For much of the world, high-intensity industrial farming produces food with high efficiency, but puts the squeeze on other plant and animal life. Wildlife is mostly sequestered on preserves. But is this the best way to maximize food and biodiversity? Or are there other configurations that might improve mobility of wildlife and benefit other ecosystem services without cost (and possibly with benefit) to private land owners?
At the annual Ecological Society of America Annual Meeting in Minneapolis, MN next month, the Urban Ecosystems Ecology (UEE) section will present its second annual student presentation award in honor of the late Dr. Joan Ehrenfeld. The award is open to both undergraduate and graduate students giving an oral presentation in the field of urban ecology at the annual meeting. Students interested in being considered for this award, should...
Former Minnesota state senator is energy and environment senior advisor to the governor By Nadine Lymn, ESA director of public affairs Each year since 2008, the Ecological Society of America (ESA) recognizes an elected or appointed local policymaker who has an outstanding record of informing policy decisions with ecological science. This year, ESA’s Regional Policy Award will go to Ellen Anderson, Energy and Environment...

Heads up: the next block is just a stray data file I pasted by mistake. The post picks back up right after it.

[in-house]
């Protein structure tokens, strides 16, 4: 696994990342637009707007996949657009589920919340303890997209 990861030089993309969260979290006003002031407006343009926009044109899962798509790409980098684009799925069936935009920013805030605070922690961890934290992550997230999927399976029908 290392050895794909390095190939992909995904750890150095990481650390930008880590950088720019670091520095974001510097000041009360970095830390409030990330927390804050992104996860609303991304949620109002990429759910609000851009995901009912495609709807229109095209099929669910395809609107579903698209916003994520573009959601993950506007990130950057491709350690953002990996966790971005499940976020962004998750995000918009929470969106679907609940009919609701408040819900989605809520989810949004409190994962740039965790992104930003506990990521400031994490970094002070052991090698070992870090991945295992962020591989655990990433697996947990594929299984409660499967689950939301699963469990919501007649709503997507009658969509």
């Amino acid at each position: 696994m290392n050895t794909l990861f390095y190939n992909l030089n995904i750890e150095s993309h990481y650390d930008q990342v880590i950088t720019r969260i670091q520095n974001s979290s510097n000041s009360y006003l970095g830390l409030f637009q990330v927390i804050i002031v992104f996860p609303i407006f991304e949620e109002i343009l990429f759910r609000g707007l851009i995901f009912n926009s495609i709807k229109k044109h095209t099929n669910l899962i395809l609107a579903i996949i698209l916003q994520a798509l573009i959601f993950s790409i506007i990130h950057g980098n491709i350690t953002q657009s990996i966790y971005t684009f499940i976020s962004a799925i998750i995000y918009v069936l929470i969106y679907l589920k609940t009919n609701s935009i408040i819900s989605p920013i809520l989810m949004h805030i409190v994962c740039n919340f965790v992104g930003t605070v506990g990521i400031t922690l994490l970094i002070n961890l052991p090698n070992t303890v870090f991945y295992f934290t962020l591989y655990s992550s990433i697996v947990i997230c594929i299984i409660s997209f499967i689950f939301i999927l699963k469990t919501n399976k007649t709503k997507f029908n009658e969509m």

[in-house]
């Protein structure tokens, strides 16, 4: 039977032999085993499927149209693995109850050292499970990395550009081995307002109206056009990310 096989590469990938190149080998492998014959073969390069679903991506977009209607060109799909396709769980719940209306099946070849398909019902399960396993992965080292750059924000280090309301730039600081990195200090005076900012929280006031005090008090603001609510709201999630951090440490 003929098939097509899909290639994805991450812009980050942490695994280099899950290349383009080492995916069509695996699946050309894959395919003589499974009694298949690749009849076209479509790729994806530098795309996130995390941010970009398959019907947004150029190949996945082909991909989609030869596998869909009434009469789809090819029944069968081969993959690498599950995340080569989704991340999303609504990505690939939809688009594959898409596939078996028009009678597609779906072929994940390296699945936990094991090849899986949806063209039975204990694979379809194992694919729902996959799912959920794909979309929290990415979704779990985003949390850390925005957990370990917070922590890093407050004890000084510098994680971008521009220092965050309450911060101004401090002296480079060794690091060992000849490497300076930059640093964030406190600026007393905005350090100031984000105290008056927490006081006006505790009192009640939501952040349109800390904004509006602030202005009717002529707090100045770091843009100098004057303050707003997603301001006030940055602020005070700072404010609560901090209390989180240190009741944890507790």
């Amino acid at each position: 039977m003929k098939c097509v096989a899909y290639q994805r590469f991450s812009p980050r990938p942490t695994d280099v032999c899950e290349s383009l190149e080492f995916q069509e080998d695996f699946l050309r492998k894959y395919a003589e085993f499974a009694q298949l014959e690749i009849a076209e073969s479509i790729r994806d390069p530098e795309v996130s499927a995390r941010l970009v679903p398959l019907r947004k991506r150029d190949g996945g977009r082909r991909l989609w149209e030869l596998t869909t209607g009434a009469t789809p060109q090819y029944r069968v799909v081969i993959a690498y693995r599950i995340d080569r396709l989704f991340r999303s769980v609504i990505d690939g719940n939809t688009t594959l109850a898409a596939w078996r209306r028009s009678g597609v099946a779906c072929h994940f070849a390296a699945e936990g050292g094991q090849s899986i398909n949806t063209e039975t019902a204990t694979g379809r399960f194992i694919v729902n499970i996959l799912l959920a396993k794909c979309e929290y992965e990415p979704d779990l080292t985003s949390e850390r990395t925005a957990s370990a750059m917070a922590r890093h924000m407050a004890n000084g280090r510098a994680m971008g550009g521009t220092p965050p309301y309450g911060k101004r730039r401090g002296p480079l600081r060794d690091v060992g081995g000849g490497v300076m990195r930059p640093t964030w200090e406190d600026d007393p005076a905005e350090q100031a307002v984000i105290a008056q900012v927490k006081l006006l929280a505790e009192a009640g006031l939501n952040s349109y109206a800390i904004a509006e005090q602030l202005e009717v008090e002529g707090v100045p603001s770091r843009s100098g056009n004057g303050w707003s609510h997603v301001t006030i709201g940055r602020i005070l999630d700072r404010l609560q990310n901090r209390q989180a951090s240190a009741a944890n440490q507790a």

The Theoretical Ecology Section of the ESA is proud to announce the fourteenth annual Alfred J. Lotka prize for the best poster and Vito Volterra prize for the best talk given by students during the ESA annual meeting.
If you’ve ever thought that botany doesn’t involve enough time travel, you are not alone. Plant ecologists studying climate change and and the timing of flowering are constantly wondering ‘is this happening when it used to happen?’ My job would be infinitely easier if I had access to a time machine.
Want to stem biodiversity loss, enhance fresh water supplies, curtail climate change AND improve people’s lives? Then change modern agriculture.
Have you ever wanted to escape the conference center during the ESA Annual Meeting and talk science with the locals? This August at the 98th Annual Meeting in Minneapolis, we are launching a Science Café – a chance to tell local pub-goers about your ecological passions in a casual environment.